New gene plays central role in plant architecture and crop domestication
In 1909, while harvesting a typical corn crop (Zea mays) in Illinois, a field worker noticed a plant so unusual that it was initially believed to be a new species. Its "peculiarly shaped ear" was "laid aside as a curiosity" and the specimen was designated Zea ramosa (from the Latin ramosus, "having many branches"). Due to the alteration of a single gene, later named ramosa1, both the ear and the tassel of the plant were more highly branched than usual, leading to loose, crooked kernel rows and to a tassel that was far bushier than the tops of normal corn plants.
Now, researchers at Cold Spring Harbor Laboratory in New York have isolated the ramosa1 gene and shown how it controls the arrangement and length of flower-bearing branches in corn, related cereal crops, and ornamental grasses. The study indicates that during the domestication of corn from its wild ancestor (teosinte), early farmers selected plants with special versions of the ramosa1 gene that suppressed branching in the ear, leading to the straight rows of kernels and the compact ears of modern-day corn on the cob. The findings are described in the July 24 advance online edition of the journal Nature.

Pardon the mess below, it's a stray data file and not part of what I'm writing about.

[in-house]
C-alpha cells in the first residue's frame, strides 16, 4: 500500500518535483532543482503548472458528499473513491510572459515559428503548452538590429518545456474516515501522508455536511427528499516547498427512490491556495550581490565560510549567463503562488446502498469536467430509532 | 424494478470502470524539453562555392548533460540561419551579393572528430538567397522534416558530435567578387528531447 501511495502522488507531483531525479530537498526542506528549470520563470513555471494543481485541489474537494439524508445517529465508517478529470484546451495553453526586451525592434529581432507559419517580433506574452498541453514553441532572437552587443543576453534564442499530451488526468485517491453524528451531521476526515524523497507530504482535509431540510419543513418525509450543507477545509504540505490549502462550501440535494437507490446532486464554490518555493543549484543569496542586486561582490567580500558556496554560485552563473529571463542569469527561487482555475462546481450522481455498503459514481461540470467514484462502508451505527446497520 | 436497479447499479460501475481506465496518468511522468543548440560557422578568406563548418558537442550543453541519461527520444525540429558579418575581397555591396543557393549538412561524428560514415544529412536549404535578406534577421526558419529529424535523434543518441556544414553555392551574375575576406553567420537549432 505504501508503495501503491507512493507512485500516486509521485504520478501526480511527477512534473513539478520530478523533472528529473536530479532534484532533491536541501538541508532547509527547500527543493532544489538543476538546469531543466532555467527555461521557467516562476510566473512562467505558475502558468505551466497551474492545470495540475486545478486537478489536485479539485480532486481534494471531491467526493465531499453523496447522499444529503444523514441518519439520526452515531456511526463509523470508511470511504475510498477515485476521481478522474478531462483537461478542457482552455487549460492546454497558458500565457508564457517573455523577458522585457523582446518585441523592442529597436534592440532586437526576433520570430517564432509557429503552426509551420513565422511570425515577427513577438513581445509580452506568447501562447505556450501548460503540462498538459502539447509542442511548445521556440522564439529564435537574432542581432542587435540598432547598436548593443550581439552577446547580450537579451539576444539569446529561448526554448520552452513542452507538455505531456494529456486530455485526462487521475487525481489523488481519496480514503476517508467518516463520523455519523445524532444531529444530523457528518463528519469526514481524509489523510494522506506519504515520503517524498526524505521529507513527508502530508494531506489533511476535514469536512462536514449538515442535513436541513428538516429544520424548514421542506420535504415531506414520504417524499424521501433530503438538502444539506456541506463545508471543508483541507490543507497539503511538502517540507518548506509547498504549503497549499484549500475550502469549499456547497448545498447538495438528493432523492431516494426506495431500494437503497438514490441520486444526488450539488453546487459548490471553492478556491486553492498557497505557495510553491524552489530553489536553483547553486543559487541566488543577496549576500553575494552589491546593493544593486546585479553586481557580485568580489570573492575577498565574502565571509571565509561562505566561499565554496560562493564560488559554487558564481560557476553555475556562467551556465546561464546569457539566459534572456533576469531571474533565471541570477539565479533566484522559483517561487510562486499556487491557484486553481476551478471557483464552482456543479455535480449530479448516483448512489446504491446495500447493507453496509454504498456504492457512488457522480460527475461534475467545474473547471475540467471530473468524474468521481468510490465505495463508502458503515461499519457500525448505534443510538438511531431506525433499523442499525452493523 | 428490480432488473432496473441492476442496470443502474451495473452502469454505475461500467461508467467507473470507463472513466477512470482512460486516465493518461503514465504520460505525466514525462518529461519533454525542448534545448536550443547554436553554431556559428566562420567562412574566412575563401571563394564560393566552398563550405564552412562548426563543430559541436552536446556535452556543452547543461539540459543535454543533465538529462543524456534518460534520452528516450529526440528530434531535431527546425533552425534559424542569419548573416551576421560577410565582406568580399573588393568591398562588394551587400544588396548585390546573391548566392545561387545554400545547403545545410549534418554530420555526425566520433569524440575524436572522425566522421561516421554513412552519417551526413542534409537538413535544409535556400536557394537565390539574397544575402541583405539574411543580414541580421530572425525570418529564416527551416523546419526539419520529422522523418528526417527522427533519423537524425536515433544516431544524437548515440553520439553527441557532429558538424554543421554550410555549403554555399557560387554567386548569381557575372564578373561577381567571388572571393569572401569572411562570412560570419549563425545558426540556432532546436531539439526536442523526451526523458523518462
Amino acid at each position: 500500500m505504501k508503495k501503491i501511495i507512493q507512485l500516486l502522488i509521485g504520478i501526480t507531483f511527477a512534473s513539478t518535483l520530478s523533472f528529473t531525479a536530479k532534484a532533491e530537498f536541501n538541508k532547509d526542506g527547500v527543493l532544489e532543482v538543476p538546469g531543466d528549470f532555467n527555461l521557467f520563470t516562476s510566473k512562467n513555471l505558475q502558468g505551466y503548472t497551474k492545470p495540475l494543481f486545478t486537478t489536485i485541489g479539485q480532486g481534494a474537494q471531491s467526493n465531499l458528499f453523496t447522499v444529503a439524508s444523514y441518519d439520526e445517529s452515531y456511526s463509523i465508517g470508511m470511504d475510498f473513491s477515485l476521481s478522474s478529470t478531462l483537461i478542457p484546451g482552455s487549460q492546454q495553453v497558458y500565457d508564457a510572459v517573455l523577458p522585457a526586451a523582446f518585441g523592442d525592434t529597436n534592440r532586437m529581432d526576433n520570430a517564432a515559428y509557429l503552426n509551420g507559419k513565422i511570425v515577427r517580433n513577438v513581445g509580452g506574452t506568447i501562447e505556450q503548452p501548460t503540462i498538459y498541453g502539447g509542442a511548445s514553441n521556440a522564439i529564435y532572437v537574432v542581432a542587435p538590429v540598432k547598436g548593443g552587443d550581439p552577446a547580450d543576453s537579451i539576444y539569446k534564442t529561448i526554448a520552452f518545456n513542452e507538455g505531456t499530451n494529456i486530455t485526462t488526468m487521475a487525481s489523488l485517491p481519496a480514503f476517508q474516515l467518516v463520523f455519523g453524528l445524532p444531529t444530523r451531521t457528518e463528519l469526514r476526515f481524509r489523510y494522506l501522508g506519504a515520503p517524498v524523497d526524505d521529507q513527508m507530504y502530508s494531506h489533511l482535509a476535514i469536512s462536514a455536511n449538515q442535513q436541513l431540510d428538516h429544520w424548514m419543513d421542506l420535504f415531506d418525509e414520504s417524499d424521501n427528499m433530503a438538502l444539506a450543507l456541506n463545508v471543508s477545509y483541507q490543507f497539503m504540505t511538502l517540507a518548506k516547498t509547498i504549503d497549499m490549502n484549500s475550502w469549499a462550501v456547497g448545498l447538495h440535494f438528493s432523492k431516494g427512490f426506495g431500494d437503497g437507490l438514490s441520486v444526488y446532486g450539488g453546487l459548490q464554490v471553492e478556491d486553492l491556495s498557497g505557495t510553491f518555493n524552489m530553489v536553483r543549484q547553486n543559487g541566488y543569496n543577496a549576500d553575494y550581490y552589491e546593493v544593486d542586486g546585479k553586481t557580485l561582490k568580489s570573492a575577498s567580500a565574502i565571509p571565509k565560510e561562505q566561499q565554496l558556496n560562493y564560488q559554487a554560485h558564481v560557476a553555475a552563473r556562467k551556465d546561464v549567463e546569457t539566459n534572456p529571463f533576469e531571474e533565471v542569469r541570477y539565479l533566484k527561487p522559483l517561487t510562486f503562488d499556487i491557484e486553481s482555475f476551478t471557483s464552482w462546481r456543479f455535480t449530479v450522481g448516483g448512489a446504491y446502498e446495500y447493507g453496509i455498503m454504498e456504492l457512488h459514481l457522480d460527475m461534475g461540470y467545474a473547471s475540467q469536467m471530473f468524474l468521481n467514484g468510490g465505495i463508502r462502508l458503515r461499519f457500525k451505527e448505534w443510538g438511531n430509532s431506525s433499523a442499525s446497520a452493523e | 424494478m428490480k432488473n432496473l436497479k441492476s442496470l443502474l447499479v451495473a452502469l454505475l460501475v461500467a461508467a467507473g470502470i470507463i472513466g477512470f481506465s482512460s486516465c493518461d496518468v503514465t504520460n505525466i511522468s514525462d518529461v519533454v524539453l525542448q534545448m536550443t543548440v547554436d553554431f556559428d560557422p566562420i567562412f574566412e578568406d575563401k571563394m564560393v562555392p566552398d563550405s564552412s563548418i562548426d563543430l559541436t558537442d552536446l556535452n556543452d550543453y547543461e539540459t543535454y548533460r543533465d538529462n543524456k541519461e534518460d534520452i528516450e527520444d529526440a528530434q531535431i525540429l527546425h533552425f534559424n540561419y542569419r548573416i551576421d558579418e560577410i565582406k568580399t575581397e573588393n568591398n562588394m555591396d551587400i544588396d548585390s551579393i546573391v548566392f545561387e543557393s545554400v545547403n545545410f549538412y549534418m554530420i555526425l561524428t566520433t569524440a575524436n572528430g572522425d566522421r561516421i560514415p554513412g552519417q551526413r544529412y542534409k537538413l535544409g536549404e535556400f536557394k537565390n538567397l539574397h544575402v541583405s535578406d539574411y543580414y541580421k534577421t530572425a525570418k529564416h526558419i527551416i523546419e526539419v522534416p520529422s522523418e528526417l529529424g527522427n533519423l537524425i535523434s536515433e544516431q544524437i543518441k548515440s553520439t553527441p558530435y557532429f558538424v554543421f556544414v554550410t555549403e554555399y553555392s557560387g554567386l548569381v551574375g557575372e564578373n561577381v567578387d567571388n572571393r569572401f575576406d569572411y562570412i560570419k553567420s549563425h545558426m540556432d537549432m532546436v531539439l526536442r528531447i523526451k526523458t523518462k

Peter Sherwood | EurekAlert!
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